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Overdrive Staff | October 01, 2010

— Jill Dunn



Indictments allege illegal CDL scheme

Federal officials have stopped an allegedly fraudulent Pennsylvania commercial driver’s license conspiracy operating as the International Training Academy.

The U.S. Attorney for the Eastern District of Pennsylvania said indictments were unsealed Aug. 19 for Vitaliy Kroshnev, 48, and Tatyana Kroshnev, 45, both of Richboro; Leonid Vilchik, 63, Irina Peterson, 37, and Tair Rustamov, 44, all of Philadelphia; Iryna Starovoyt, 45, of Warrington; Khrystyna Davyda, 25, and Viktor Davyda, 18, both of Holland, and Mikhail Aminov, 44, of Brooklyn, N.Y.

The defendants were operating under the auspices of the Kroshnevs’ business, International Training Academy. They allegedly arranged for hundreds of non-Pennsylvania residents to fraudulently obtain Pennsylvania CDLs from 2007 to 2010.

They are charged with providing applicants with false Pennsylvania residency documents and foreign language interpreters who gave applicants the answers to the written CDL permit test. Vitaliy Kroshnev additionally is charged with making a materially false statement, and Khyrstyna Davyda also is charged with making a false statement to a bank.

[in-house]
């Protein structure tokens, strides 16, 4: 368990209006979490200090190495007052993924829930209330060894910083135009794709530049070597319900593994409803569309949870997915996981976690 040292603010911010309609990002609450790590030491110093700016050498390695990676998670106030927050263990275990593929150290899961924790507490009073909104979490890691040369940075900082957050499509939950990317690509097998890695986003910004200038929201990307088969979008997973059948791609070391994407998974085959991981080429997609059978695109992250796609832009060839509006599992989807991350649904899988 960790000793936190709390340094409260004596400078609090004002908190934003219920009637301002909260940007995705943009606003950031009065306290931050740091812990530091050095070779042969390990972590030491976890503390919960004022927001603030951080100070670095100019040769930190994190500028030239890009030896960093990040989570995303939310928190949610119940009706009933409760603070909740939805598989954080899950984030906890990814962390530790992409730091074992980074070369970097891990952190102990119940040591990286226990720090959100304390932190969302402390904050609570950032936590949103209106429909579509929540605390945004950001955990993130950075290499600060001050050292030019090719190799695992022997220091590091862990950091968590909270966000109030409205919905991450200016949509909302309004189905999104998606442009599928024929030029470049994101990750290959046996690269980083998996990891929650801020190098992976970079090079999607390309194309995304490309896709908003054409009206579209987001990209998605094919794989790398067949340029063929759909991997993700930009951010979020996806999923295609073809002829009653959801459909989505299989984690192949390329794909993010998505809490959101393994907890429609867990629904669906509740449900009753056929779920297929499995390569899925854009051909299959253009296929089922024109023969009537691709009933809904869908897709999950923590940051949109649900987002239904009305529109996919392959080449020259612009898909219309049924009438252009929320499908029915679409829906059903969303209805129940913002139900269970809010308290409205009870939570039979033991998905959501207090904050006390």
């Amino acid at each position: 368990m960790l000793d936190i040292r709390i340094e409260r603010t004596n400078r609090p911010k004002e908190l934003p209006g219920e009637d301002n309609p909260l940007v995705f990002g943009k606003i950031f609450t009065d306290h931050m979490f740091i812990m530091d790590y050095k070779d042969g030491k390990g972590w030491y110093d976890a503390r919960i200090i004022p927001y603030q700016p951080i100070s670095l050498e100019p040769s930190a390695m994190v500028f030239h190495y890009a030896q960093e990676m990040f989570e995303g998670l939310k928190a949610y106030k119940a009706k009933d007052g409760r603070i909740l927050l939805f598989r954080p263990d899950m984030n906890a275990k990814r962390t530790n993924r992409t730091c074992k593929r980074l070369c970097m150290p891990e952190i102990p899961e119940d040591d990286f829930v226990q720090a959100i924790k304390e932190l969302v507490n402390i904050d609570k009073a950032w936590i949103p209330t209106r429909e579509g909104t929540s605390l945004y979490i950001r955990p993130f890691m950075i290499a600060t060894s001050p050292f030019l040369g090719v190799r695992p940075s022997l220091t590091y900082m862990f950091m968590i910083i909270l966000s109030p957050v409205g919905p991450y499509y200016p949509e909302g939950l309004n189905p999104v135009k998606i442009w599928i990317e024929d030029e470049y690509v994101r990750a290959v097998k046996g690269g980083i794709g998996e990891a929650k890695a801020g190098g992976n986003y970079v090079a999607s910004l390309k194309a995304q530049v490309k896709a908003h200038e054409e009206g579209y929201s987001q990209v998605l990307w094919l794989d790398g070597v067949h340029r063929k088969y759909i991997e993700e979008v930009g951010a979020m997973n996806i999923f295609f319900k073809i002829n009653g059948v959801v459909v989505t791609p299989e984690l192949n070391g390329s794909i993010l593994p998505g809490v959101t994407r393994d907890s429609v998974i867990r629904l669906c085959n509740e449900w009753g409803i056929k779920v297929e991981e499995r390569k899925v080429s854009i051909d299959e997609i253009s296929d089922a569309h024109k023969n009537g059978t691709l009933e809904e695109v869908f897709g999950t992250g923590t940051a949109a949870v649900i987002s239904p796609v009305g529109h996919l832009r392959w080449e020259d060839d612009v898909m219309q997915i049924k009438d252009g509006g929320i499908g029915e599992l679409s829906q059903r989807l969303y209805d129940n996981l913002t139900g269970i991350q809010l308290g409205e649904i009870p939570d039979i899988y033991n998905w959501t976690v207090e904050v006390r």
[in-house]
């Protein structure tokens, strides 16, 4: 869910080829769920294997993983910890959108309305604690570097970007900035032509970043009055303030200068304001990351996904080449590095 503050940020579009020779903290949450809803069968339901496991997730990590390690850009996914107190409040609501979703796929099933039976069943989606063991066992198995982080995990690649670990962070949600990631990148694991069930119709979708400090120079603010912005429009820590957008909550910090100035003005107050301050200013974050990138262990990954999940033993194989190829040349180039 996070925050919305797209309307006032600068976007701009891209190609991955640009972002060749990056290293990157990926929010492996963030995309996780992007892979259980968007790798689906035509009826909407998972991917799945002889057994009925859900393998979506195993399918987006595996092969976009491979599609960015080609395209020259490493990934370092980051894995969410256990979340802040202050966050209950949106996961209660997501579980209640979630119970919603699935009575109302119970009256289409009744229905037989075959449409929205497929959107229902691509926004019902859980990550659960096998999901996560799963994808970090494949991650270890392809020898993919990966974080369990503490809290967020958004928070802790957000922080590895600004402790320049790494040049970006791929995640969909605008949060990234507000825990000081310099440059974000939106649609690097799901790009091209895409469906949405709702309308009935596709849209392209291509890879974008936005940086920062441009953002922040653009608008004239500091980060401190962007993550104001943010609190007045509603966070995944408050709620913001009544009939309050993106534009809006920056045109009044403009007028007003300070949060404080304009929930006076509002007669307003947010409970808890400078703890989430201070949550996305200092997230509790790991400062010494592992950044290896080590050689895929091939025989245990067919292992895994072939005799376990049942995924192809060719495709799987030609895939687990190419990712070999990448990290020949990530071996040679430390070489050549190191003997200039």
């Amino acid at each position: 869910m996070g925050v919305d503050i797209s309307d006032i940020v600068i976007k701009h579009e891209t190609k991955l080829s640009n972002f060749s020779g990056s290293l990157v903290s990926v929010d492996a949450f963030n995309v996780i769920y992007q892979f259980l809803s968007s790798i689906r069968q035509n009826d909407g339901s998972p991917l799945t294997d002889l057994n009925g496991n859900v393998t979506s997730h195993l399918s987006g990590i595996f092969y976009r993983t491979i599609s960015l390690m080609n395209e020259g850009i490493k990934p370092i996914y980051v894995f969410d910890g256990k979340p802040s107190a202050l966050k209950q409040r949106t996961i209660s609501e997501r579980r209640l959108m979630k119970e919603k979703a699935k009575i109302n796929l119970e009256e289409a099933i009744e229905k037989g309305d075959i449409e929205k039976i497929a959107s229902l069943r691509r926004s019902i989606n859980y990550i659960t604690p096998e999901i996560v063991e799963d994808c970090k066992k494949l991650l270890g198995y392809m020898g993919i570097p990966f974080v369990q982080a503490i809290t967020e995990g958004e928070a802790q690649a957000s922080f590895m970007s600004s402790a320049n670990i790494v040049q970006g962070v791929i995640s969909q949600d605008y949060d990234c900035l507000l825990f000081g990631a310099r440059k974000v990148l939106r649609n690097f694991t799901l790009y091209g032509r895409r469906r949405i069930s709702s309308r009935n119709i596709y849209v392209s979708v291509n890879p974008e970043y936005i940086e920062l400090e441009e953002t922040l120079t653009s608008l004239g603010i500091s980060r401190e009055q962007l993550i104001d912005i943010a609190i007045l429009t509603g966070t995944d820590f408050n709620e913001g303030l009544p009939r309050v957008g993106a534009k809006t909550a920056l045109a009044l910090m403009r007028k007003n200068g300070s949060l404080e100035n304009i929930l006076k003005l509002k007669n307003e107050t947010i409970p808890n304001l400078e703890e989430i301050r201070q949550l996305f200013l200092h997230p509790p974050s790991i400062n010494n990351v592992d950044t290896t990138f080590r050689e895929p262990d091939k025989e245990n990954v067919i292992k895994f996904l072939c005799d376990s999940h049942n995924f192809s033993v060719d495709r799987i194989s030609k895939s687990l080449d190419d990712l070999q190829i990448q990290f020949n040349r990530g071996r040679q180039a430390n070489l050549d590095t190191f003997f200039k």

The defendants could face a maximum sentence of 15 years imprisonment and a $250,000 fine on the conspiracy charge. Defendants Vitaliy Kroshnev and Khrystyna Davyda face an additional 5 years and 30 years, respectively, on false statement charges.

— Jill Dunn



DOT expands ban on texting

U.S. Transportation Secretary Ray LaHood announced he is initiating a new rulemaking to prohibit commercial truck drivers from texting while transporting hazardous materials.

In addition, LaHood announced at the 2010 national Distracted Driving Summit in Washington, D.C., that two rules proposed at last year’s summit have now become law. Rules banning commercial bus and truck drivers from texting on the job and restricting train operators from using cell phones and other electronic devices while in the driver’s seat are now posted.

The rule governing texting while transporting hazmat closed a loophole in the ban on truck and bus drivers. It will take effect 30 days after posting in the Federal Register.

DOT has also been working with the Network of Employers for Traffic Safety (NETS) to engage the private sector to promote anti-distracted driving policies in the workplace.

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